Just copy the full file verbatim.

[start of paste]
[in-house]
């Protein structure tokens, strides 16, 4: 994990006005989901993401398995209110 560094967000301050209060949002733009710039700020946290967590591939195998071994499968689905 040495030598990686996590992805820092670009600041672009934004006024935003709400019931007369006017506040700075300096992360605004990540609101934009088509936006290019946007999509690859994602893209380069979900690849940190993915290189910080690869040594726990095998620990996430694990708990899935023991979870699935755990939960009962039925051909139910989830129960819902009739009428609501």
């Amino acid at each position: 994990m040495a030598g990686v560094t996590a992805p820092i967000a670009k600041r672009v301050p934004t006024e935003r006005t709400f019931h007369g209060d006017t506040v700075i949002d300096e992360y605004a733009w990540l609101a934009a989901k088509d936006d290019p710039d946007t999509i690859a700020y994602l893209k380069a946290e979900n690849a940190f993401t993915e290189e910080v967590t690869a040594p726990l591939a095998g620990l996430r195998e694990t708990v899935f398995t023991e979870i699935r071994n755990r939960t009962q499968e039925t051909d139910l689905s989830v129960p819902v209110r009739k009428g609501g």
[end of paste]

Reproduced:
[in-house]
């Protein structure tokens, strides 16, 4: 994990006005989901993401398995209110 560094967000301050209060949002733009710039700020946290967590591939195998071994499968689905 040495030598990686996590992805820092670009600041672009934004006024935003709400019931007369006017506040700075300096992360605004990540609101934009088509936006290019946007999509690859994602893209380069979900690849940190993915290189910080690869040594726990095998620990996430694990708990899935023991979870699935755990939960009962039925051909139910989830129960819902009739009428609501």
């Amino acid at each position: 994990m040495a030598g990686v560094t996590a992805p820092i967000a670009k600041r672009v301050p934004t006024e935003r006005t709400f019931h007369g209060d006017t506040v700075i949002d300096e992360y605004a733009w990540l609101a934009a989901k088509d936006d290019p710039d946007t999509i690859a700020y994602l893209k380069a946290e979900n690849a940190f993401t993915e290189e910080v967590t690869a040594p726990l591939a095998g620990l996430r195998e694990t708990v899935f398995t023991e979870i699935r071994n755990r939960t009962q499968e039925t051909d139910l689905s989830v129960p819902v209110r009739k009428g609501g």